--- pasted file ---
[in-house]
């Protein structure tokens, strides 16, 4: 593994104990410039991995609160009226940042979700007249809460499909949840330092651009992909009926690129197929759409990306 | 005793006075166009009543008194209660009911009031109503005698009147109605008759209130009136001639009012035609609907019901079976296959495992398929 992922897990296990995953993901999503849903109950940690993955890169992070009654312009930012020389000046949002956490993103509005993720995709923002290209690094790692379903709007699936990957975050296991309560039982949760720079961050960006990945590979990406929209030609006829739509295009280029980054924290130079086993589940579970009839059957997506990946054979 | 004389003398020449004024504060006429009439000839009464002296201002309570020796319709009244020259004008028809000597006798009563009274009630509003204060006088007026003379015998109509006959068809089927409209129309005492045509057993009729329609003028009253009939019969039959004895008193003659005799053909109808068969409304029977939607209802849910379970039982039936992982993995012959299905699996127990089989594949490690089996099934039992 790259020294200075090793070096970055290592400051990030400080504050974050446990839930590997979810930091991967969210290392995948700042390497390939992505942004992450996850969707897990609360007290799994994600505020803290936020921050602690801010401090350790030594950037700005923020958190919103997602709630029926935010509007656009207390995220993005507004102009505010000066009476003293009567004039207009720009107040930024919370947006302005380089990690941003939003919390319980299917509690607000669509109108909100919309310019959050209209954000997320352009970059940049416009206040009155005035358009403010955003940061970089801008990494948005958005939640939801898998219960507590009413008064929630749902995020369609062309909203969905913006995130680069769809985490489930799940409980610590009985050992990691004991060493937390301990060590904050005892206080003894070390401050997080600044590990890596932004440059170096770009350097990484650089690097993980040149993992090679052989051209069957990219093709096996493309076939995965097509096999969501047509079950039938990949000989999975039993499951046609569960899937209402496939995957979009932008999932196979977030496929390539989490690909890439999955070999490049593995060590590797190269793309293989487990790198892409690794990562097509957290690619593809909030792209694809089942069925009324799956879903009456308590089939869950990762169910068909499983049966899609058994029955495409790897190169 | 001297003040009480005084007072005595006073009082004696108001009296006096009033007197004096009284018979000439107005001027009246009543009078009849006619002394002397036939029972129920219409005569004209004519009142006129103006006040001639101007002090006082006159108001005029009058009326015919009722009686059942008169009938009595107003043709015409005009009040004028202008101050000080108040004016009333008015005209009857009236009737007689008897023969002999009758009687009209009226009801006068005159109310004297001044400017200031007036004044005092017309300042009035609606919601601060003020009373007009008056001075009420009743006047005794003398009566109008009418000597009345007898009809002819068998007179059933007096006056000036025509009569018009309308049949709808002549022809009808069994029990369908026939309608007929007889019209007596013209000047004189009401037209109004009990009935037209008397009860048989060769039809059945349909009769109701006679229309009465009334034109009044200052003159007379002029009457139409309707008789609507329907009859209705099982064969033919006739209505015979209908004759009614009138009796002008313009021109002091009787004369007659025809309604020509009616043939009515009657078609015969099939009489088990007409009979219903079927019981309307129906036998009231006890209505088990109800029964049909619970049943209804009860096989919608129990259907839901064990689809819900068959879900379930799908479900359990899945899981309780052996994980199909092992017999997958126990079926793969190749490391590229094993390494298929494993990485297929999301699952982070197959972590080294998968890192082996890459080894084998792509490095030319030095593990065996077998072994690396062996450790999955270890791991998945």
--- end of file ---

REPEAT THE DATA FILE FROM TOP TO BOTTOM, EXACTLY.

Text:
[in-house]
């Protein structure tokens, strides 16, 4: 593994104990410039991995609160009226940042979700007249809460499909949840330092651009992909009926690129197929759409990306 | 005793006075166009009543008194209660009911009031109503005698009147109605008759209130009136001639009012035609609907019901079976296959495992398929 992922897990296990995953993901999503849903109950940690993955890169992070009654312009930012020389000046949002956490993103509005993720995709923002290209690094790692379903709007699936990957975050296991309560039982949760720079961050960006990945590979990406929209030609006829739509295009280029980054924290130079086993589940579970009839059957997506990946054979 | 004389003398020449004024504060006429009439000839009464002296201002309570020796319709009244020259004008028809000597006798009563009274009630509003204060006088007026003379015998109509006959068809089927409209129309005492045509057993009729329609003028009253009939019969039959004895008193003659005799053909109808068969409304029977939607209802849910379970039982039936992982993995012959299905699996127990089989594949490690089996099934039992 790259020294200075090793070096970055290592400051990030400080504050974050446990839930590997979810930091991967969210290392995948700042390497390939992505942004992450996850969707897990609360007290799994994600505020803290936020921050602690801010401090350790030594950037700005923020958190919103997602709630029926935010509007656009207390995220993005507004102009505010000066009476003293009567004039207009720009107040930024919370947006302005380089990690941003939003919390319980299917509690607000669509109108909100919309310019959050209209954000997320352009970059940049416009206040009155005035358009403010955003940061970089801008990494948005958005939640939801898998219960507590009413008064929630749902995020369609062309909203969905913006995130680069769809985490489930799940409980610590009985050992990691004991060493937390301990060590904050005892206080003894070390401050997080600044590990890596932004440059170096770009350097990484650089690097993980040149993992090679052989051209069957990219093709096996493309076939995965097509096999969501047509079950039938990949000989999975039993499951046609569960899937209402496939995957979009932008999932196979977030496929390539989490690909890439999955070999490049593995060590590797190269793309293989487990790198892409690794990562097509957290690619593809909030792209694809089942069925009324799956879903009456308590089939869950990762169910068909499983049966899609058994029955495409790897190169 | 001297003040009480005084007072005595006073009082004696108001009296006096009033007197004096009284018979000439107005001027009246009543009078009849006619002394002397036939029972129920219409005569004209004519009142006129103006006040001639101007002090006082006159108001005029009058009326015919009722009686059942008169009938009595107003043709015409005009009040004028202008101050000080108040004016009333008015005209009857009236009737007689008897023969002999009758009687009209009226009801006068005159109310004297001044400017200031007036004044005092017309300042009035609606919601601060003020009373007009008056001075009420009743006047005794003398009566109008009418000597009345007898009809002819068998007179059933007096006056000036025509009569018009309308049949709808002549022809009808069994029990369908026939309608007929007889019209007596013209000047004189009401037209109004009990009935037209008397009860048989060769039809059945349909009769109701006679229309009465009334034109009044200052003159007379002029009457139409309707008789609507329907009859209705099982064969033919006739209505015979209908004759009614009138009796002008313009021109002091009787004369007659025809309604020509009616043939009515009657078609015969099939009489088990007409009979219903079927019981309307129906036998009231006890209505088990109800029964049909619970049943209804009860096989919608129990259907839901064990689809819900068959879900379930799908479900359990899945899981309780052996994980199909092992017999997958126990079926793969190749490391590229094993390494298929494993990485297929999301699952982070197959972590080294998968890192082996890459080894084998792509490095030319030095593990065996077998072994690396062996450790999955270890791991998945």